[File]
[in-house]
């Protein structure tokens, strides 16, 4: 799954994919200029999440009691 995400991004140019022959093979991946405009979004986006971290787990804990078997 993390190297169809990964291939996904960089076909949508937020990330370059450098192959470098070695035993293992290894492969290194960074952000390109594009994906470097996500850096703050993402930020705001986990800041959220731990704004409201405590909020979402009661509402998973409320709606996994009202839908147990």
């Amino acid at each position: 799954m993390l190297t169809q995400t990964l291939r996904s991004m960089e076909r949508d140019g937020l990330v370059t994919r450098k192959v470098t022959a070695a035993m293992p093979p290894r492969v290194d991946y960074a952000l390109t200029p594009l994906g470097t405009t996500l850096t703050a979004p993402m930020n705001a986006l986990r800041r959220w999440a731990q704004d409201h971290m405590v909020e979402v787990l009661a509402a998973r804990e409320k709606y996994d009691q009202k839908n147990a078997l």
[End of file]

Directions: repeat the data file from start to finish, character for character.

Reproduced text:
[in-house]
């Protein structure tokens, strides 16, 4: 799954994919200029999440009691 995400991004140019022959093979991946405009979004986006971290787990804990078997 993390190297169809990964291939996904960089076909949508937020990330370059450098192959470098070695035993293992290894492969290194960074952000390109594009994906470097996500850096703050993402930020705001986990800041959220731990704004409201405590909020979402009661509402998973409320709606996994009202839908147990």
């Amino acid at each position: 799954m993390l190297t169809q995400t990964l291939r996904s991004m960089e076909r949508d140019g937020l990330v370059t994919r450098k192959v470098t022959a070695a035993m293992p093979p290894r492969v290194d991946y960074a952000l390109t200029p594009l994906g470097t405009t996500l850096t703050a979004p993402m930020n705001a986006l986990r800041r959220w999440a731990q704004d409201h971290m405590v909020e979402v787990l009661a509402a998973r804990e409320k709606y996994d009691q009202k839908n147990a078997l």